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Showing posts from March, 2012

Impure world resurrection: optimize for responsiveness

In the previous article I discussed a design of a computation system with non-deterministic evaluation order in context of parallelization. But there is also another, much more interesting thing which it can do: As evaluation order is non-deterministic, it is possible to prioritize code execution on a very fine-grained level -- not on level of threads, but on level of individual computations and I/O operations. Moreover, due to runtime traversal it is possible to prioritize things on fly, according to run-time needs. E.g. according to user's input. Do you see what I mean? If it is possible to identify most desired computational goals, then it's possible to prioritize them at runtime, so they are reached in lowest time possible. From user's perspective this means responsiveness: he doesn't have to wait, computer reacts to his actions immediately. Well, in ideal case. While computers became orders of magnitude faster in a last couple of decades, in many cases responsiv…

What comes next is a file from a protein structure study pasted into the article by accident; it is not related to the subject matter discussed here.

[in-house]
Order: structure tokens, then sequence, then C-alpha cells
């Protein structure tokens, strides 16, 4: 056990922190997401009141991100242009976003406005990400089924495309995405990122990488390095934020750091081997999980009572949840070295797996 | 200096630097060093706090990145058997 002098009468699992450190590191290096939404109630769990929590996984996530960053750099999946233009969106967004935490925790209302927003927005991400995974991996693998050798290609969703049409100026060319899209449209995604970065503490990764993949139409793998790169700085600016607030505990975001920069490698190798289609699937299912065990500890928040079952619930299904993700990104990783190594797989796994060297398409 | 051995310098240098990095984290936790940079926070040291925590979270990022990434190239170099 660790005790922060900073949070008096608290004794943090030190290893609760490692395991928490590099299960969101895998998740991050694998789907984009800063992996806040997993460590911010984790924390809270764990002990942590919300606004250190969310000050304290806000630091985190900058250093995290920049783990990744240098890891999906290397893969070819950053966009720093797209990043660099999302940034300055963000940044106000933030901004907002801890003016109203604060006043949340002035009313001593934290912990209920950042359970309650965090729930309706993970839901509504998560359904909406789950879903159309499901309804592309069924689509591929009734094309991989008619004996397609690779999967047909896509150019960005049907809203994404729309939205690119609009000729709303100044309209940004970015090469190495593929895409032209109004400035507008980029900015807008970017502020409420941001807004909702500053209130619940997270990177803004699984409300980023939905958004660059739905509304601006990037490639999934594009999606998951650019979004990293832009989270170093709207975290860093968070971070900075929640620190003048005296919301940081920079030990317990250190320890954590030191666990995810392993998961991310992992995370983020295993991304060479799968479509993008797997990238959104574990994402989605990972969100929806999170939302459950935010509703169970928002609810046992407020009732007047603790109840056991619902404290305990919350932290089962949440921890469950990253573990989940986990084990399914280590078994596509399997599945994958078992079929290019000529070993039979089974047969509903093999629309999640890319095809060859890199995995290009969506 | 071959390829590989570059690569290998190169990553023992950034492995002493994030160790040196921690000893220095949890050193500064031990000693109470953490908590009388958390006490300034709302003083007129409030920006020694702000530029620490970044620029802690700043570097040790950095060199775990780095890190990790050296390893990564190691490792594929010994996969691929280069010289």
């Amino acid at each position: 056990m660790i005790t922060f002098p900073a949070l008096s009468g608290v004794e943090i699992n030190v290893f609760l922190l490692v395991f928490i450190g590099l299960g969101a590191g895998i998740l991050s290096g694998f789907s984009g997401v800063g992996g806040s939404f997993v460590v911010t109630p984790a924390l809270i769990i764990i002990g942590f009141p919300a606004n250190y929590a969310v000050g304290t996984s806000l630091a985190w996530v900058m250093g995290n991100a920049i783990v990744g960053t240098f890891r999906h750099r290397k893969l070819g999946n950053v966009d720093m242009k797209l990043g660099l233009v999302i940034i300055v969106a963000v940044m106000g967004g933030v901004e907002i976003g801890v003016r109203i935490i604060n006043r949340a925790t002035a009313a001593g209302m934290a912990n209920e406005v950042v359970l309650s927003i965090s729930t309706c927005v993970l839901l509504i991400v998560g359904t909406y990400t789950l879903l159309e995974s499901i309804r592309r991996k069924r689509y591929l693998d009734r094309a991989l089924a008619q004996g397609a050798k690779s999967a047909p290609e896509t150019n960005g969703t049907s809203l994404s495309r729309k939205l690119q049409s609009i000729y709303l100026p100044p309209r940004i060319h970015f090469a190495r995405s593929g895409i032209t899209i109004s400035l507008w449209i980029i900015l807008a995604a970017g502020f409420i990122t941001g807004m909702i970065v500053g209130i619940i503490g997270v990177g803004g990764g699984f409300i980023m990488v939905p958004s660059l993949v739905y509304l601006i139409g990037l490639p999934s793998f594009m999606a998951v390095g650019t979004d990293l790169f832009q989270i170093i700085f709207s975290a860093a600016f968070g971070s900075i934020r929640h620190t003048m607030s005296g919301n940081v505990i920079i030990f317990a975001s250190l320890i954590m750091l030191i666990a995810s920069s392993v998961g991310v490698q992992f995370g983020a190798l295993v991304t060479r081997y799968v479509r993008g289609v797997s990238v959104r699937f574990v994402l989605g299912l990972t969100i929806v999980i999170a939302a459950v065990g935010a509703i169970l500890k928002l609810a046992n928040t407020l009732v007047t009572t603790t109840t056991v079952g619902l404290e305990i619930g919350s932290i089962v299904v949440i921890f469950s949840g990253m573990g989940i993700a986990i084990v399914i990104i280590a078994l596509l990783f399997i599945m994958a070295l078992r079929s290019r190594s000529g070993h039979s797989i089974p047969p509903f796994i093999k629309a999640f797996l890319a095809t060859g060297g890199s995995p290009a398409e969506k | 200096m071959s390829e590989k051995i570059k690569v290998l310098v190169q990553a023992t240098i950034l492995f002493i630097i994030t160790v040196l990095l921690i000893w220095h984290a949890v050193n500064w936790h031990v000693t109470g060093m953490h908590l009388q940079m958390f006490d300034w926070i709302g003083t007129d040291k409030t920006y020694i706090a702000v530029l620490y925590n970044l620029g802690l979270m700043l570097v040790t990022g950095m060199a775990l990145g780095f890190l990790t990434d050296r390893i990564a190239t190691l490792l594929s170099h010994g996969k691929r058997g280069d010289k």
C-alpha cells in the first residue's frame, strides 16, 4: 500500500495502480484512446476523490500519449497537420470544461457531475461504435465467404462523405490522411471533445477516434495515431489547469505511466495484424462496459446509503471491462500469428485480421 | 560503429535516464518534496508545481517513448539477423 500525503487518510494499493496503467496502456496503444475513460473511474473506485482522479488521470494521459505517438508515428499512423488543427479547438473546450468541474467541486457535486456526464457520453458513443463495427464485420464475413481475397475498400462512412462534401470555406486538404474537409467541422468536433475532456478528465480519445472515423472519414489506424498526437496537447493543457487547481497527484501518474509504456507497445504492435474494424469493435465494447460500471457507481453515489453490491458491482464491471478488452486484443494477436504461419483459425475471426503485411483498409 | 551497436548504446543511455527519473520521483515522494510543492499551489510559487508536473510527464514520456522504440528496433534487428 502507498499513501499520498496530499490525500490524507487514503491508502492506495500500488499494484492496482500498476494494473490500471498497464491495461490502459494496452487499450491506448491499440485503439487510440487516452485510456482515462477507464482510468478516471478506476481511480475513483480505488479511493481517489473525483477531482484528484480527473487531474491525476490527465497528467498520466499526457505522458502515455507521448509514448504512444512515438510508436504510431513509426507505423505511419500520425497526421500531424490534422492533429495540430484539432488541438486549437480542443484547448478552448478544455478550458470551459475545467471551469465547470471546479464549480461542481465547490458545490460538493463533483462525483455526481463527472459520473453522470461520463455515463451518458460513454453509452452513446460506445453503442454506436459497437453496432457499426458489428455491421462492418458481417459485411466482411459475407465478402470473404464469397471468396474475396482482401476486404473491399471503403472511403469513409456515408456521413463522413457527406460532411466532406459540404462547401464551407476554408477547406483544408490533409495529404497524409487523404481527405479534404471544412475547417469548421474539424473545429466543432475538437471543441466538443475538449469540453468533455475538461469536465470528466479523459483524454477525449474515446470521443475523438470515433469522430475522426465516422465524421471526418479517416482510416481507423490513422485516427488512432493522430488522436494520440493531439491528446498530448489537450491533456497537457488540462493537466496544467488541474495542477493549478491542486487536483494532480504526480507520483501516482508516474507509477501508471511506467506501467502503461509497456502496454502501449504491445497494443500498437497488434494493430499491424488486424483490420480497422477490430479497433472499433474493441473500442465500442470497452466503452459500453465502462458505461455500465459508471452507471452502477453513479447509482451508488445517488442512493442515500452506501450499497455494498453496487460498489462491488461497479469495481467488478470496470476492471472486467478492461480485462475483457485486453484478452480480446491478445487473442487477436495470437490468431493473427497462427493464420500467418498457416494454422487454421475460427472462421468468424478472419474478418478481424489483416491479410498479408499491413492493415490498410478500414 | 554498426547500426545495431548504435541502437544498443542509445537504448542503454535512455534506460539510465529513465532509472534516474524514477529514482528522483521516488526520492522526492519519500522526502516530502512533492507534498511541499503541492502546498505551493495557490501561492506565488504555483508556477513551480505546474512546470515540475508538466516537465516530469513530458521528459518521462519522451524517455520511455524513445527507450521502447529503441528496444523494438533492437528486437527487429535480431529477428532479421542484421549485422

Impure world resurrection: Implicit parallelism through non-deterministic evaluation strategy with implicit side-effect control

When I've found out that there exists a pure functional programming language which is actually practical (Haskell), I was excited: I expected that pureness would allow optimizations such as automatic memoization and parallelism. However, when i started learning Haskell I was surprised that even though memoization and parallelisation are possible, they have to be explicit. Later I understood a reason for this: Haskell has a deterministic evaluation order, it is lazy unless you explicitly demand eager computation. With deterministic evaluation performance is also deterministic: programmer can expect certain performance characteristics from certain algorithms. So you wouldn't be surprised by out-of-memory condition caused by memoization and speculative execution. That's nice. Haskell's pureness allows one to make sure that parallelization is safe, but compiler won't make decisions for you. (Although it can do an optimization if it can prove that it won't make per…